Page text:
One niggle is that, when in landscape mode, the Android-style 'back' button is displayed to the right of the keyboard, exactly where you'd expect the Backspace key to be. We inadvertently tapped this each time we mistyped (instead of pressing the key marked Delete) and ended up returning to the previous screen. That's very frustrating if you're filling out an online form as you have to start again.
Tapping each menu item at the top of the screen displays the content stored on your device for that section. A toggle button at the top lets you switch to what's available in the cloud - i.e. everything you've purchased from Amazon, or content you've uploaded yourself.
Confusingly there are two separate cloud services: Cloud Drive and Cloud Player. The former provides 5GB of storage for your documents, such as PDFs, spreadsheets and Word files, as well as photos and videos. The latter is just for music and lets you access all the tracks you've bought through the Amazon MP3 store, as well as storing 250 of your own tracks. This is increased to 250,000 if you pay £22 per year for Cloud Player Premium. Similarly, you can upgrade your 5GB for file storage to 20GB for £6 per year, up to 500GB for £160 per year.
It's possible to drag and drop files to the Fire HD just as you would with USB flash drive, but we saw mixed results. Some photos, for example, appeared with the wrong aspect ratio. Some MP3s were picked up, while others weren't. MP4 and MKV videos are supported, but you have to access them via the Personal Videos app - you can't simply tap Videos from the main menu.
Kindle Fire HD: books
One of the main reasons to buy a Kindle is to read books, and the interface on the Fire HD is almost identical to a traditional E-Ink Kindle. Of course, the experience is completely different as the Fire HD has an LCD screen.
It's not nearly as easy to read in bright light, and it's reflective just as with any other tablet. You get the option for a sepia look if black text on a white background is too dazzling, and there's a white on black mode as well.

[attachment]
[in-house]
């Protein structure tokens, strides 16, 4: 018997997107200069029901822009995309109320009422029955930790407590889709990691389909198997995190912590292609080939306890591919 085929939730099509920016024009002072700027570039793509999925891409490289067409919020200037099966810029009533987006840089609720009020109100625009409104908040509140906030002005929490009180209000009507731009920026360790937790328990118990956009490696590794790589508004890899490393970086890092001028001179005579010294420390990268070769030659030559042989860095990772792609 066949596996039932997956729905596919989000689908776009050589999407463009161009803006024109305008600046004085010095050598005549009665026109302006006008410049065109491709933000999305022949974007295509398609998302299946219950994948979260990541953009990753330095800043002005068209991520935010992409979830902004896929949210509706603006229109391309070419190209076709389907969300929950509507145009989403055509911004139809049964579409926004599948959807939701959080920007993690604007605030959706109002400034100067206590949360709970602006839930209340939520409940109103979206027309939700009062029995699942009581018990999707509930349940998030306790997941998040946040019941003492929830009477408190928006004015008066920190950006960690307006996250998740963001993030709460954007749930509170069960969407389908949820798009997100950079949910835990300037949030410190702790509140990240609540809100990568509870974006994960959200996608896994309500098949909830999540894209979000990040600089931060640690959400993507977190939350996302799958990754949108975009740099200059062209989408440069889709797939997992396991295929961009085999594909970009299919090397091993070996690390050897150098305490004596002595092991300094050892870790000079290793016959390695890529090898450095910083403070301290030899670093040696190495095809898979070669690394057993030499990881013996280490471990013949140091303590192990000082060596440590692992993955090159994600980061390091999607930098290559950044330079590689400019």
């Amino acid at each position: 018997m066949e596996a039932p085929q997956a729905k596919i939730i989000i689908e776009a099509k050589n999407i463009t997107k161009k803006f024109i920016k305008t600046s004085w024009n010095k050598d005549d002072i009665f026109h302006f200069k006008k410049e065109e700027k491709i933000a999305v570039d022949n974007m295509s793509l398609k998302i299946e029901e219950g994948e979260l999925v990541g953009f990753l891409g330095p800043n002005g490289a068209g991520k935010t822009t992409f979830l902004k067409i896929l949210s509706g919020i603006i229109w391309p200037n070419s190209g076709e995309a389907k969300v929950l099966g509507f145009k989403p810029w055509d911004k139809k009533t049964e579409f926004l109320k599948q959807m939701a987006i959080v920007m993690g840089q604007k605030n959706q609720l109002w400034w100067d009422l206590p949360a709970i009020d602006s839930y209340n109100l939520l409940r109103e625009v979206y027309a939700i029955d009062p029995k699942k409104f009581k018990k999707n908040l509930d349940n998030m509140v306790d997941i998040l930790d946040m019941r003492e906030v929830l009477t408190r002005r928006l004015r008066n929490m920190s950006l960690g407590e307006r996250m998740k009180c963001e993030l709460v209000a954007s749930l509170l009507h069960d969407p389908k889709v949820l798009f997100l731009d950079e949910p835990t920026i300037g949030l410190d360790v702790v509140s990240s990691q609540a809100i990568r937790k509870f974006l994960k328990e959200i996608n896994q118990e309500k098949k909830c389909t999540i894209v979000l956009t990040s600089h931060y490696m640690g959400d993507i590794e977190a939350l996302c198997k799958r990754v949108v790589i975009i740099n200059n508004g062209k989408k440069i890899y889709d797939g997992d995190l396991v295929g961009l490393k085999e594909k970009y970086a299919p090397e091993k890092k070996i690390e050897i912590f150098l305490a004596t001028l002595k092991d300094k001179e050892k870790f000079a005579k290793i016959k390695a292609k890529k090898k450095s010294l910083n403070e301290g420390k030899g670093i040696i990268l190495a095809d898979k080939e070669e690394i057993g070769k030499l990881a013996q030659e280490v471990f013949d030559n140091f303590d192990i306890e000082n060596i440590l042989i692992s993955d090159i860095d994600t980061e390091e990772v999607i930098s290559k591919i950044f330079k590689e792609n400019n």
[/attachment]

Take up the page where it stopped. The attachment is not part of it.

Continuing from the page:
Thanks to the fact that it's an IPS LCD screen, viewing angles are very good and the resolution is high enough to make characters sharp and words easy to read.
Naturally, there's the same excellent selection of eBooks to choose from, and if you pay for Amazon Prime (which entitles you to next-day delivery on all Amazon-fulfilled products) you can also borrow one eBook per month for free, from a limited selection.
Whispersync means you can carry on reading any title from where you left off, even if you pick up on a different device.
Kindle Fire HD: films
Amazon owns Lovefilm, which means you can access Lovefilm's library of on-demand movies from the Fire HD (it's the Lovefilm Instant service). See our comparison of Lovefilm vs Netflix.
The range of films on Lovefilm is better than TV shows, but it's still a much more limited selection than Lovefilm's DVD and Blu-ray collection.
More disappointing - and a deal-breaker for some - is that there's no offline viewing, so you can only watch videos when you're connected to Wi-Fi. (You can watch any personal videos offline, of course, and Netflix is also limited to streaming.)
At least movie soundtracks sound better than on most tablets thanks to a pair of rear speakers with dual drivers and Dolby virtual surround technology. The Hudl's stereo speakers are pretty decent, though.